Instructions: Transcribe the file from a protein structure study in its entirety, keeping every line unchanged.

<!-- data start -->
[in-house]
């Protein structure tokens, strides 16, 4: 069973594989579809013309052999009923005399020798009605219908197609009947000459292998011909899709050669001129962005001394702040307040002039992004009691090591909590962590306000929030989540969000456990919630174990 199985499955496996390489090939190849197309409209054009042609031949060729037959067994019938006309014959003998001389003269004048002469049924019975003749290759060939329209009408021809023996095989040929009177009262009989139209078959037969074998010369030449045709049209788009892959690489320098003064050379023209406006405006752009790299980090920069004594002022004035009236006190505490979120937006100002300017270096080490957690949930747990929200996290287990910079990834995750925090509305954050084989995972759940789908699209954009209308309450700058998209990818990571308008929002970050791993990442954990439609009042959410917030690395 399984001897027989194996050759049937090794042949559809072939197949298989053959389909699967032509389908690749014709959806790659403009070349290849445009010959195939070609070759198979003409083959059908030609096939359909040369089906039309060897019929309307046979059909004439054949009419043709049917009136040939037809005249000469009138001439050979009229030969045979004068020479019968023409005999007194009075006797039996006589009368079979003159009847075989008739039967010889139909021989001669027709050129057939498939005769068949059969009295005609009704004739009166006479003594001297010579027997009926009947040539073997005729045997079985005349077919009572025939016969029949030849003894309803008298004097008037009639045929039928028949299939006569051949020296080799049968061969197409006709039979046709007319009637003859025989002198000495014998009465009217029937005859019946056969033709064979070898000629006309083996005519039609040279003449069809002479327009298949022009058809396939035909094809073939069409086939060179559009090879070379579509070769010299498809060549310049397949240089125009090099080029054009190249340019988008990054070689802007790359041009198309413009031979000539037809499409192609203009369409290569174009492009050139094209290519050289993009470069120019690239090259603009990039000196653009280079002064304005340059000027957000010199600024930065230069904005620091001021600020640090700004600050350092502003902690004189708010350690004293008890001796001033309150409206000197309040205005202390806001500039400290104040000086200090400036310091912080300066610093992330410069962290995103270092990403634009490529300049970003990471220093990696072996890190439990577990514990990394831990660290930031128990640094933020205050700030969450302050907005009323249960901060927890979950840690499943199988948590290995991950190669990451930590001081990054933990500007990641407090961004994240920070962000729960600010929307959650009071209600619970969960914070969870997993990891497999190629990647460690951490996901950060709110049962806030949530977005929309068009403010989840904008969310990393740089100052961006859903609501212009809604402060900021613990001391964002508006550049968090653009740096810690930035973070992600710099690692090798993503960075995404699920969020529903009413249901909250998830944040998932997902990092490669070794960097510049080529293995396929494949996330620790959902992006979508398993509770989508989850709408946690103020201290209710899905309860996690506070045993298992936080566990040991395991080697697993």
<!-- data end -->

[in-house]
């Protein structure tokens, strides 16, 4: 069973594989579809013309052999009923005399020798009605219908197609009947000459292998011909899709050669001129962005001394702040307040002039992004009691090591909590962590306000929030989540969000456990919630174990 199985499955496996390489090939190849197309409209054009042609031949060729037959067994019938006309014959003998001389003269004048002469049924019975003749290759060939329209009408021809023996095989040929009177009262009989139209078959037969074998010369030449045709049209788009892959690489320098003064050379023209406006405006752009790299980090920069004594002022004035009236006190505490979120937006100002300017270096080490957690949930747990929200996290287990910079990834995750925090509305954050084989995972759940789908699209954009209308309450700058998209990818990571308008929002970050791993990442954990439609009042959410917030690395 399984001897027989194996050759049937090794042949559809072939197949298989053959389909699967032509389908690749014709959806790659403009070349290849445009010959195939070609070759198979003409083959059908030609096939359909040369089906039309060897019929309307046979059909004439054949009419043709049917009136040939037809005249000469009138001439050979009229030969045979004068020479019968023409005999007194009075006797039996006589009368079979003159009847075989008739039967010889139909021989001669027709050129057939498939005769068949059969009295005609009704004739009166006479003594001297010579027997009926009947040539073997005729045997079985005349077919009572025939016969029949030849003894309803008298004097008037009639045929039928028949299939006569051949020296080799049968061969197409006709039979046709007319009637003859025989002198000495014998009465009217029937005859019946056969033709064979070898000629006309083996005519039609040279003449069809002479327009298949022009058809396939035909094809073939069409086939060179559009090879070379579509070769010299498809060549310049397949240089125009090099080029054009190249340019988008990054070689802007790359041009198309413009031979000539037809499409192609203009369409290569174009492009050139094209290519050289993009470069120019690239090259603009990039000196653009280079002064304005340059000027957000010199600024930065230069904005620091001021600020640090700004600050350092502003902690004189708010350690004293008890001796001033309150409206000197309040205005202390806001500039400290104040000086200090400036310091912080300066610093992330410069962290995103270092990403634009490529300049970003990471220093990696072996890190439990577990514990990394831990660290930031128990640094933020205050700030969450302050907005009323249960901060927890979950840690499943199988948590290995991950190669990451930590001081990054933990500007990641407090961004994240920070962000729960600010929307959650009071209600619970969960914070969870997993990891497999190629990647460690951490996901950060709110049962806030949530977005929309068009403010989840904008969310990393740089100052961006859903609501212009809604402060900021613990001391964002508006550049968090653009740096810690930035973070992600710099690692090798993503960075995404699920969020529903009413249901909250998830944040998932997902990092490669070794960097510049080529293995396929494949996330620790959902992006979508398993509770989508989850709408946690103020201290209710899905309860996690506070045993298992936080566990040991395991080697697993």